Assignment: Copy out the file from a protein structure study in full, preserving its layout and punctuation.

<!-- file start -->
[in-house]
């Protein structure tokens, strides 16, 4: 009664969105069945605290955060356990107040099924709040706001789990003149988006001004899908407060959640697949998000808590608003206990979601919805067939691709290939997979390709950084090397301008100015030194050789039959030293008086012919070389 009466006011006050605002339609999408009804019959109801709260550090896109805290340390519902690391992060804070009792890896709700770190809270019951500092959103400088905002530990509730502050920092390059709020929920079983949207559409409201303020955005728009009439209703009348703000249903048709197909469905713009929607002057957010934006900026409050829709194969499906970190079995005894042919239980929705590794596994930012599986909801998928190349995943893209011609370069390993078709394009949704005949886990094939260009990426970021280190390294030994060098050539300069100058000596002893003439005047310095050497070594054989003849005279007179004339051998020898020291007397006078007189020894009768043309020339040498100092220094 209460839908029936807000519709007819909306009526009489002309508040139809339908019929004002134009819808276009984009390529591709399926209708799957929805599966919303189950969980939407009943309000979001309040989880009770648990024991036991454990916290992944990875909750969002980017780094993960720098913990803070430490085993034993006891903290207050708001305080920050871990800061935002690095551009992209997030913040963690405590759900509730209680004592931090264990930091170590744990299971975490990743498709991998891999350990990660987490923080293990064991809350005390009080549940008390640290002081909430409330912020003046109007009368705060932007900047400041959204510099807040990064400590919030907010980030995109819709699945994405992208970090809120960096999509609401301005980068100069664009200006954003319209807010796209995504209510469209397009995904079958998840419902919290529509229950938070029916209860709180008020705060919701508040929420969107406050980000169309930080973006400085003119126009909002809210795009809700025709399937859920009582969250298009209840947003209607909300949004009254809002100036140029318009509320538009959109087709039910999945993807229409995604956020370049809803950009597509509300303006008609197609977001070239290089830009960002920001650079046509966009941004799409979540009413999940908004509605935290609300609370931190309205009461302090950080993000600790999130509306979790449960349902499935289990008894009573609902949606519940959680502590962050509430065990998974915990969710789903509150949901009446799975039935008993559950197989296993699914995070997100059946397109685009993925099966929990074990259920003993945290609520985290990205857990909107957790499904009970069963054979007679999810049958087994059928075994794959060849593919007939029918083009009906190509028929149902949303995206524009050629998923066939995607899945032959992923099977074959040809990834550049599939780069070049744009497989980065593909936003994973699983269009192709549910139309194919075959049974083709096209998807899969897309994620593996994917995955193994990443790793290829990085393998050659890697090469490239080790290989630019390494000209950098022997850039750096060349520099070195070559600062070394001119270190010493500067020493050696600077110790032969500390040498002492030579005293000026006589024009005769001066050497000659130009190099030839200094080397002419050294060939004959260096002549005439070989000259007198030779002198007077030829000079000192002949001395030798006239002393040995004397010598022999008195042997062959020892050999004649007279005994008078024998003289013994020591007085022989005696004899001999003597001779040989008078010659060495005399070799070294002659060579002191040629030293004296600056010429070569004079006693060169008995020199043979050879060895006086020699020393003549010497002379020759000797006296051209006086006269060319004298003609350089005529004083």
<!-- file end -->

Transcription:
[in-house]
């Protein structure tokens, strides 16, 4: 009664969105069945605290955060356990107040099924709040706001789990003149988006001004899908407060959640697949998000808590608003206990979601919805067939691709290939997979390709950084090397301008100015030194050789039959030293008086012919070389 009466006011006050605002339609999408009804019959109801709260550090896109805290340390519902690391992060804070009792890896709700770190809270019951500092959103400088905002530990509730502050920092390059709020929920079983949207559409409201303020955005728009009439209703009348703000249903048709197909469905713009929607002057957010934006900026409050829709194969499906970190079995005894042919239980929705590794596994930012599986909801998928190349995943893209011609370069390993078709394009949704005949886990094939260009990426970021280190390294030994060098050539300069100058000596002893003439005047310095050497070594054989003849005279007179004339051998020898020291007397006078007189020894009768043309020339040498100092220094 209460839908029936807000519709007819909306009526009489002309508040139809339908019929004002134009819808276009984009390529591709399926209708799957929805599966919303189950969980939407009943309000979001309040989880009770648990024991036991454990916290992944990875909750969002980017780094993960720098913990803070430490085993034993006891903290207050708001305080920050871990800061935002690095551009992209997030913040963690405590759900509730209680004592931090264990930091170590744990299971975490990743498709991998891999350990990660987490923080293990064991809350005390009080549940008390640290002081909430409330912020003046109007009368705060932007900047400041959204510099807040990064400590919030907010980030995109819709699945994405992208970090809120960096999509609401301005980068100069664009200006954003319209807010796209995504209510469209397009995904079958998840419902919290529509229950938070029916209860709180008020705060919701508040929420969107406050980000169309930080973006400085003119126009909002809210795009809700025709399937859920009582969250298009209840947003209607909300949004009254809002100036140029318009509320538009959109087709039910999945993807229409995604956020370049809803950009597509509300303006008609197609977001070239290089830009960002920001650079046509966009941004799409979540009413999940908004509605935290609300609370931190309205009461302090950080993000600790999130509306979790449960349902499935289990008894009573609902949606519940959680502590962050509430065990998974915990969710789903509150949901009446799975039935008993559950197989296993699914995070997100059946397109685009993925099966929990074990259920003993945290609520985290990205857990909107957790499904009970069963054979007679999810049958087994059928075994794959060849593919007939029918083009009906190509028929149902949303995206524009050629998923066939995607899945032959992923099977074959040809990834550049599939780069070049744009497989980065593909936003994973699983269009192709549910139309194919075959049974083709096209998807899969897309994620593996994917995955193994990443790793290829990085393998050659890697090469490239080790290989630019390494000209950098022997850039750096060349520099070195070559600062070394001119270190010493500067020493050696600077110790032969500390040498002492030579005293000026006589024009005769001066050497000659130009190099030839200094080397002419050294060939004959260096002549005439070989000259007198030779002198007077030829000079000192002949001395030798006239002393040995004397010598022999008195042997062959020892050999004649007279005994008078024998003289013994020591007085022989005696004899001999003597001779040989008078010659060495005399070799070294002659060579002191040629030293004296600056010429070569004079006693060169008995020199043979050879060895006086020699020393003549010497002379020759000797006296051209006086006269060319004298003609350089005529004083």